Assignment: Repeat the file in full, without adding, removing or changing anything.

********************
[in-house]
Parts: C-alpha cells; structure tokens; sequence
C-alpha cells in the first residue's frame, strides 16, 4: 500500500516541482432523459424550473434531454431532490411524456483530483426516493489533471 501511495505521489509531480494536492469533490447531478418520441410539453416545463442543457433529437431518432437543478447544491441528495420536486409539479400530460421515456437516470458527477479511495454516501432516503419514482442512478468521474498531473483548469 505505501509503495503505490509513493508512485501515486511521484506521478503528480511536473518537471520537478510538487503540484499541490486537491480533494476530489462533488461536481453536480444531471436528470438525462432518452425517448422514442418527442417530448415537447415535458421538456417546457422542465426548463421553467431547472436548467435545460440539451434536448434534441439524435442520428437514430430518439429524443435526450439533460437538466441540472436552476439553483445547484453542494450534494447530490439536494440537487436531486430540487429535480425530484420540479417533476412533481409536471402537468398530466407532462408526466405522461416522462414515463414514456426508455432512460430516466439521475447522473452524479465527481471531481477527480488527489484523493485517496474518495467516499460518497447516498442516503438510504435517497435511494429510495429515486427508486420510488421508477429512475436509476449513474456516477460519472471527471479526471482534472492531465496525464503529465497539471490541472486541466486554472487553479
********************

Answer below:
[in-house]
Parts: C-alpha cells; structure tokens; sequence
C-alpha cells in the first residue's frame, strides 16, 4: 500500500516541482432523459424550473434531454431532490411524456483530483426516493489533471 501511495505521489509531480494536492469533490447531478418520441410539453416545463442543457433529437431518432437543478447544491441528495420536486409539479400530460421515456437516470458527477479511495454516501432516503419514482442512478468521474498531473483548469 505505501509503495503505490509513493508512485501515486511521484506521478503528480511536473518537471520537478510538487503540484499541490486537491480533494476530489462533488461536481453536480444531471436528470438525462432518452425517448422514442418527442417530448415537447415535458421538456417546457422542465426548463421553467431547472436548467435545460440539451434536448434534441439524435442520428437514430430518439429524443435526450439533460437538466441540472436552476439553483445547484453542494450534494447530490439536494440537487436531486430540487429535480425530484420540479417533476412533481409536471402537468398530466407532462408526466405522461416522462414515463414514456426508455432512460430516466439521475447522473452524479465527481471531481477527480488527489484523493485517496474518495467516499460518497447516498442516503438510504435517497435511494429510495429515486427508486420510488421508477429512475436509476449513474456516477460519472471527471479526471482534472492531465496525464503529465497539471490541472486541466486554472487553479